Paper No. 9
Presentation Time: 10:20 AM


HUNTLEY, John Warren, Geological Sciences, University of Missouri, 101 Geological Sciences Building, Columbia, MO 65211, SCARPONI, Daniele, Dipartimento di Scienze Biologiche, Geologiche e Ambientali, University of Bologna, via Selmi 3, Bologna, I-40126, Italy and FUERSICH, Franz T., GeoZentrum Nordbayern Fachgruppe Paläoumwelt, Friedrich-Alexander-Universität Erlangen-Nürnberg, Loewenichstr. 28, Erlangen, D-91054, Germany,

Previous work on trematode parasites and bivalve hosts in Pleistocene-Holocene sequences from the Po coastal plain revealed significant temporal fluctuations in trematode prevalence values related to glacio-eustatic changes in sea level. Such values are significantly higher in fossils from transgressive systems tracts (TST) than from highstand systems tracts (HST). The differing environments of TST (backstepping barrier-lagoon-estuary systems) and HST (fast prograding wave-dominated deltas with flanking strand plains) could explain the disparate distribution of trematodes in the fossil record. We test this hypothesis by surveying bivalves from analogous environments in modern northern Adriatic nearshore settings where both sediment-starved (TST) and high sedimentation (HST) environments occur.

Modern shoreface settings on the southern side of the Po River Delta are analogous to rapidly prograding delta front/strand plain facies of late Holocene HST and should display lower trematode prevalence values; whereas the sediment starved lagoon/barrier complexes to the north of the Po Delta are analogous to those inferred from the TST and should display higher prevalence values.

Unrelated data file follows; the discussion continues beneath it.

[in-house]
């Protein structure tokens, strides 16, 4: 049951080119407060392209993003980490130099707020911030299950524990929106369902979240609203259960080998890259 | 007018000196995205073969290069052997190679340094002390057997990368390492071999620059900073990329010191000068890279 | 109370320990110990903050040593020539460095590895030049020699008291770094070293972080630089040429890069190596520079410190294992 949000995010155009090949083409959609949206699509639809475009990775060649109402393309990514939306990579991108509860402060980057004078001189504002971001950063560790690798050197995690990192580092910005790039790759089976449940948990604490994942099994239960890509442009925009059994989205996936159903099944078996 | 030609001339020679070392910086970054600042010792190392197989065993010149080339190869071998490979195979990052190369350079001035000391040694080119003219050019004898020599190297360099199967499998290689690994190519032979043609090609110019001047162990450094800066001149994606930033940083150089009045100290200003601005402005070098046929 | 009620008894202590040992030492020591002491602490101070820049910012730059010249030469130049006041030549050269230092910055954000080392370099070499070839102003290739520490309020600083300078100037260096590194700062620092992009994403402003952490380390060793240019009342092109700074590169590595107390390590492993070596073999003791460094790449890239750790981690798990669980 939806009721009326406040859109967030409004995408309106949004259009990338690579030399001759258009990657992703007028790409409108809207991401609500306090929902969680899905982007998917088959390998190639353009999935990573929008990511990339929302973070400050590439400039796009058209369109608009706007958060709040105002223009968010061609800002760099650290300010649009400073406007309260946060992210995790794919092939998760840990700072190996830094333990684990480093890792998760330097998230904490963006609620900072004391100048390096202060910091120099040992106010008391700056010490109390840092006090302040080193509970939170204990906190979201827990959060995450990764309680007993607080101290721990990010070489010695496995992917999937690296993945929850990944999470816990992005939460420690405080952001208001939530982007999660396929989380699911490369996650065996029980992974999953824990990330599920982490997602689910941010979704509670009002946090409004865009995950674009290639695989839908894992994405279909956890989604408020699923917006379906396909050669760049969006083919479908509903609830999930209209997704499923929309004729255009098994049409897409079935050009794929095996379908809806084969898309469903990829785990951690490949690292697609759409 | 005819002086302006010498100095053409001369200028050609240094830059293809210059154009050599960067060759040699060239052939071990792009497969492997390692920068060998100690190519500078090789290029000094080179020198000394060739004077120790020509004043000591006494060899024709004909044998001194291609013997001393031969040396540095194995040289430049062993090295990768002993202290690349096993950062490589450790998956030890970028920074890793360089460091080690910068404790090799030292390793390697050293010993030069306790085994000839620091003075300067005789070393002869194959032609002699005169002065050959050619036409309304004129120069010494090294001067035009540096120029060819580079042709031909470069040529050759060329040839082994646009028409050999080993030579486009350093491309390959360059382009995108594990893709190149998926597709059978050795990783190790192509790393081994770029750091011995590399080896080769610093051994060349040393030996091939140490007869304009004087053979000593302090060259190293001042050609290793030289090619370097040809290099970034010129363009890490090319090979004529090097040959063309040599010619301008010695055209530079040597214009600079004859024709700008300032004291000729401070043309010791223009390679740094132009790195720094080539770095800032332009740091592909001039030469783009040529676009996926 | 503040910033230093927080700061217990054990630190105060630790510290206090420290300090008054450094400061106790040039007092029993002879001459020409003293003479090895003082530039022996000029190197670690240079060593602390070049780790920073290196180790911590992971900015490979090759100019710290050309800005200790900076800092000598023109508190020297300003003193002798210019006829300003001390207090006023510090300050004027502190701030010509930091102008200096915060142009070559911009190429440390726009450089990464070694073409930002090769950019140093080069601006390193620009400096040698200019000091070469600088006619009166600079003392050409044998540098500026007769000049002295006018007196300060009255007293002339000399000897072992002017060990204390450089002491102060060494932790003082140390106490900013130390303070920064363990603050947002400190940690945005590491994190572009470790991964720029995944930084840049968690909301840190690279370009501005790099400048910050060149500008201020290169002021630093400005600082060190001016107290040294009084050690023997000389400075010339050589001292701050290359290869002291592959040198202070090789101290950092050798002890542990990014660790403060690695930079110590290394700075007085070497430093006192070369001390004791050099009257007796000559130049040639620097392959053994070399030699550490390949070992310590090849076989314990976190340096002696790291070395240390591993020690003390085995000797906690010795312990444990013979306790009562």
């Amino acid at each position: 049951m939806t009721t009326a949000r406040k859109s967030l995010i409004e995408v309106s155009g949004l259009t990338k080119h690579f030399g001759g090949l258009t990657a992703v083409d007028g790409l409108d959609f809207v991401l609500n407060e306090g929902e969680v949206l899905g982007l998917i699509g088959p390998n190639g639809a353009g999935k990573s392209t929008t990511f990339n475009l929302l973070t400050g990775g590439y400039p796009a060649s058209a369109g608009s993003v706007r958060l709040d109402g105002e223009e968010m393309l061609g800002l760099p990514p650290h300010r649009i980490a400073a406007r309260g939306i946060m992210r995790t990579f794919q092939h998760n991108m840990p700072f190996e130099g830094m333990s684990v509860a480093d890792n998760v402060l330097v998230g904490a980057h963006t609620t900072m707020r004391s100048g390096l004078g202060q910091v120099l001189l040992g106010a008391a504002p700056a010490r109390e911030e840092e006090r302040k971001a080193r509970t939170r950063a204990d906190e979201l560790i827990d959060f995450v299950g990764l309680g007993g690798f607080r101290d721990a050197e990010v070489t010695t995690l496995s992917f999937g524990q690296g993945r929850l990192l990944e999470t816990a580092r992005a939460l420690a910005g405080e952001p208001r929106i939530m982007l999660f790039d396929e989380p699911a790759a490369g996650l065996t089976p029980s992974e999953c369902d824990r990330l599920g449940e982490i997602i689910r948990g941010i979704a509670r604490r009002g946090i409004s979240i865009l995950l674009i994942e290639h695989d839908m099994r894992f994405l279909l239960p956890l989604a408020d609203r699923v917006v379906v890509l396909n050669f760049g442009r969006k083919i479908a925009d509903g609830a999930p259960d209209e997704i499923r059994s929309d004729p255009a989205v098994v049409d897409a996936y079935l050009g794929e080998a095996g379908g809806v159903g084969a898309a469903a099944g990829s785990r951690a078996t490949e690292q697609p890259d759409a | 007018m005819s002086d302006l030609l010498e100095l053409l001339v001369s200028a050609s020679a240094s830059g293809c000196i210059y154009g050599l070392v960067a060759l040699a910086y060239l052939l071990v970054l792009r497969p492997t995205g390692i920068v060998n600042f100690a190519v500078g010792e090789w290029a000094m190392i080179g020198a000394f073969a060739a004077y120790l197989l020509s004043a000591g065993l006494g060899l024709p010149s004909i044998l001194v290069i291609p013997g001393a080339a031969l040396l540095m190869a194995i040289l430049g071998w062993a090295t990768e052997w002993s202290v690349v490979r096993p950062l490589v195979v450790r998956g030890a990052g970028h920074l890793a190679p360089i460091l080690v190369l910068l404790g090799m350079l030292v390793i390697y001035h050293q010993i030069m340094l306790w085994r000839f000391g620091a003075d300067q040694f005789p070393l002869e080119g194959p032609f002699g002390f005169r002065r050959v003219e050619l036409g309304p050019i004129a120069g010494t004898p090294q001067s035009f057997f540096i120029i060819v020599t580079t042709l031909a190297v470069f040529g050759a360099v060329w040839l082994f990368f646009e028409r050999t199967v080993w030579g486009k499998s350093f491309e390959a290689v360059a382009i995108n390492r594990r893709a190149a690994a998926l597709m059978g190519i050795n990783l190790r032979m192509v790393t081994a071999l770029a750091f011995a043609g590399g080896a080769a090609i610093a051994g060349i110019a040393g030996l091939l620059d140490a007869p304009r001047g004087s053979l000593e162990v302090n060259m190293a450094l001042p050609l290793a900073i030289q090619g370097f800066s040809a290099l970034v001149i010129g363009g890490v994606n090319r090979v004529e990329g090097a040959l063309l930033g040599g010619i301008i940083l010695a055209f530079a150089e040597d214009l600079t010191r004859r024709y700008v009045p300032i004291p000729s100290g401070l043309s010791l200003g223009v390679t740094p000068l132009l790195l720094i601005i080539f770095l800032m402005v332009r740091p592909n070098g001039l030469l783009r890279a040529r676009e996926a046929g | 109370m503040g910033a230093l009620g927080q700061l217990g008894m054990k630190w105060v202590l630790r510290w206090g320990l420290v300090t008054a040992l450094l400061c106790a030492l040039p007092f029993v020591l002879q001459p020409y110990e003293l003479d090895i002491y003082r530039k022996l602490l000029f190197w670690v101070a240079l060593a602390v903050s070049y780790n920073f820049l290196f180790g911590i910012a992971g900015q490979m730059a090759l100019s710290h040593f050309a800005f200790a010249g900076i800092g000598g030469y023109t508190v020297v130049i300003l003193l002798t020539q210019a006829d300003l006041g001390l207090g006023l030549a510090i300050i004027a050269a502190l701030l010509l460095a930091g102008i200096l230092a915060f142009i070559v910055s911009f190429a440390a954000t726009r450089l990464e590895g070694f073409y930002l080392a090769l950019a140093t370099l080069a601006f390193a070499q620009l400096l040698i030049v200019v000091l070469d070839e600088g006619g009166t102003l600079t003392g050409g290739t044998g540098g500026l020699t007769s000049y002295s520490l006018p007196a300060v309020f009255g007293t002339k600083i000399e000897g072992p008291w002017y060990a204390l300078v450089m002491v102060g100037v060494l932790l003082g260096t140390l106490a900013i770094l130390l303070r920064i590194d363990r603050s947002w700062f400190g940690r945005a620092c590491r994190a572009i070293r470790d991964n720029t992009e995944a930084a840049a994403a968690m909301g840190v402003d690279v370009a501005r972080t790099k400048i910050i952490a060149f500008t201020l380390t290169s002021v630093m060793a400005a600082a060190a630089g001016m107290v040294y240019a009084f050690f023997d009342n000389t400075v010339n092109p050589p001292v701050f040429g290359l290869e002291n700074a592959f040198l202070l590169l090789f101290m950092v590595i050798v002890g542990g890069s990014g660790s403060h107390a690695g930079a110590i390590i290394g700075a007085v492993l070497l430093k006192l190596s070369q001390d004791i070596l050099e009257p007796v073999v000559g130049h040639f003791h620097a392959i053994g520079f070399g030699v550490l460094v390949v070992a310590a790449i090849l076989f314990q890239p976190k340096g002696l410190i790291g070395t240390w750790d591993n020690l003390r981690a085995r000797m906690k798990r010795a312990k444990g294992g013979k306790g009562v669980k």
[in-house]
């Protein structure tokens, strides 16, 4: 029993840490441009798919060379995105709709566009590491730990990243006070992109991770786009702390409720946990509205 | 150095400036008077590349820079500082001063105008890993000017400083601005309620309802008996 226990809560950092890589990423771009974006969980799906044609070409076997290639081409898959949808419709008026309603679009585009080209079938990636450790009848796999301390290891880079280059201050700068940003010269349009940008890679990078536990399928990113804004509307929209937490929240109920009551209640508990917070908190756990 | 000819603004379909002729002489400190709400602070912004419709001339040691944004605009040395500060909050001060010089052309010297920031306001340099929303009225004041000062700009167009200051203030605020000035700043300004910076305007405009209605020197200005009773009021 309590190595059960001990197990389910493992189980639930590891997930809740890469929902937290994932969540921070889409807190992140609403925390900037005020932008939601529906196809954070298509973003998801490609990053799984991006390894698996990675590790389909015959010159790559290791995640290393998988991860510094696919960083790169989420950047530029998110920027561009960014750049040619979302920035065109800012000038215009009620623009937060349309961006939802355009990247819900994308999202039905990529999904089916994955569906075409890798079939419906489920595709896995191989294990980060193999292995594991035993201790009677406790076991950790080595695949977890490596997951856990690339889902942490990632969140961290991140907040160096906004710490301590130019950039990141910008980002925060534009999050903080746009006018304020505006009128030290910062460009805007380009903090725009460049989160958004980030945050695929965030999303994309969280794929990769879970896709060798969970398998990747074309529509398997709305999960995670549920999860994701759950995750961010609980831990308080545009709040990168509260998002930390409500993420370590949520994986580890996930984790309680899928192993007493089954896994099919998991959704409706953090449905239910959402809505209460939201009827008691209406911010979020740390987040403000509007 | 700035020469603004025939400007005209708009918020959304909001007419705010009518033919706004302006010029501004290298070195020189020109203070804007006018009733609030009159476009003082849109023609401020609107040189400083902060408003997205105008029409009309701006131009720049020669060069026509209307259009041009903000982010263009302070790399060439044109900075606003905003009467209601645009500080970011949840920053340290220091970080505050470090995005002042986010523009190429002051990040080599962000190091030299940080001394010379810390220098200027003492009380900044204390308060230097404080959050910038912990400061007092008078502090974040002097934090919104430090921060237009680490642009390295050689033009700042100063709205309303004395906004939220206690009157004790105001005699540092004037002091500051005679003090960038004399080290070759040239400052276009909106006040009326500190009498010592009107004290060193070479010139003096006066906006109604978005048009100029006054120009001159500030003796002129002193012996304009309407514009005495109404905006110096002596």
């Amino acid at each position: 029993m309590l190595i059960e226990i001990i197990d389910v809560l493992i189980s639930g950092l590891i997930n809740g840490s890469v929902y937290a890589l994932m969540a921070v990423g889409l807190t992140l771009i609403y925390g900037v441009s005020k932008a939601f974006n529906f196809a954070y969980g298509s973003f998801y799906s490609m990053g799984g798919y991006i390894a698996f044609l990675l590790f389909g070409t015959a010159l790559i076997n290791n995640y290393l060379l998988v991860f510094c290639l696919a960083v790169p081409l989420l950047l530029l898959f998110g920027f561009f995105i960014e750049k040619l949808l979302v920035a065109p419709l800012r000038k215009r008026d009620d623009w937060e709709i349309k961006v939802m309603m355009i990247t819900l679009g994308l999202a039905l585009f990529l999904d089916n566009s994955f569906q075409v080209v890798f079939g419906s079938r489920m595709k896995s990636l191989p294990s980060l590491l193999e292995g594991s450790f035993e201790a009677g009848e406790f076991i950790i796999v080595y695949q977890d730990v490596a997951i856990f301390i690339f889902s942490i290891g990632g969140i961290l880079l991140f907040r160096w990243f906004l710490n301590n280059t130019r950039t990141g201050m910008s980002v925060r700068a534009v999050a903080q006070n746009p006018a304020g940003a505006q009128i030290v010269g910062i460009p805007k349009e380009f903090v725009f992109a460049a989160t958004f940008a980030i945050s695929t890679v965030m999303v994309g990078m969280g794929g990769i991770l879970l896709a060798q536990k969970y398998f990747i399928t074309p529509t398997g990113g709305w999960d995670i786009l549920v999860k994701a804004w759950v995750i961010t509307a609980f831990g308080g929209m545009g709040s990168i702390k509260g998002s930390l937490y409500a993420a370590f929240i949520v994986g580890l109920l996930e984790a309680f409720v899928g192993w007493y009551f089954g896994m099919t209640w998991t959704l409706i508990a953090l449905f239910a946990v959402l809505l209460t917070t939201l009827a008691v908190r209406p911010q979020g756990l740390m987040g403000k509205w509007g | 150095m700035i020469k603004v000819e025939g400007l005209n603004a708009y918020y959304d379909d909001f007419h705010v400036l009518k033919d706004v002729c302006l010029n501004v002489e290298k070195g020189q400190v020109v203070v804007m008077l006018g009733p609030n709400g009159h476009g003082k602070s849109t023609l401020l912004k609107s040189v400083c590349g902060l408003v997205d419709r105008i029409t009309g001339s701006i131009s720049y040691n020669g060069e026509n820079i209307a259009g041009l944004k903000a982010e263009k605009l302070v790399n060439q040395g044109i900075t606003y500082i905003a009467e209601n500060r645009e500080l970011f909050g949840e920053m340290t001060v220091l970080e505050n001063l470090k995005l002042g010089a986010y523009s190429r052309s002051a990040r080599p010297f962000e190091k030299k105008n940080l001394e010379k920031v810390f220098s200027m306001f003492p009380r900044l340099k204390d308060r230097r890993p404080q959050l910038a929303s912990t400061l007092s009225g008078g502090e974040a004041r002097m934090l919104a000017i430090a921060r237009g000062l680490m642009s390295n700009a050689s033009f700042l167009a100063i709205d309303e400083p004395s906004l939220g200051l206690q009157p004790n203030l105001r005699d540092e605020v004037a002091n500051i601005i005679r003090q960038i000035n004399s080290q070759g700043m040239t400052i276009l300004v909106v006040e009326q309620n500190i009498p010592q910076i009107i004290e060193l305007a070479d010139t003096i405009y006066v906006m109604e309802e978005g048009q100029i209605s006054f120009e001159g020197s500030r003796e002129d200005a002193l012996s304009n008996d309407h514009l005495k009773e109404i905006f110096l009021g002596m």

Our data include 15,394 specimens of bivalves (36 genera and 57 species) from eleven stations on the northern Adriatic coast of Italy. Three samples north of the delta (TST-like) have prevalence values ranging from 0.2-10% among four host species. One sample from the northern margin of the delta (HST-like) has two host species with prevalence values of 3 and 7%. Among three locations proximally south of the delta (strongly HST-like due to CCW currents) there is only one host species occurrence with a prevalence value of 0.4%. Four samples distally south of the delta (weakly HST-like) have multiple occurrences of two host species displaying increasing prevalence values to the south ranging from 1-17%. There is no significant difference in median trematode prevalence values between fossil and modern samples. These results support the hypothesis that temporal patterns are controlled by environmental changes driven by glacio-eustatic sea level changes, the fossil prevalence values fall within the range of modern geographic variation, and reaffirm the importance of interpreting temporal trends in the context of spatial variation.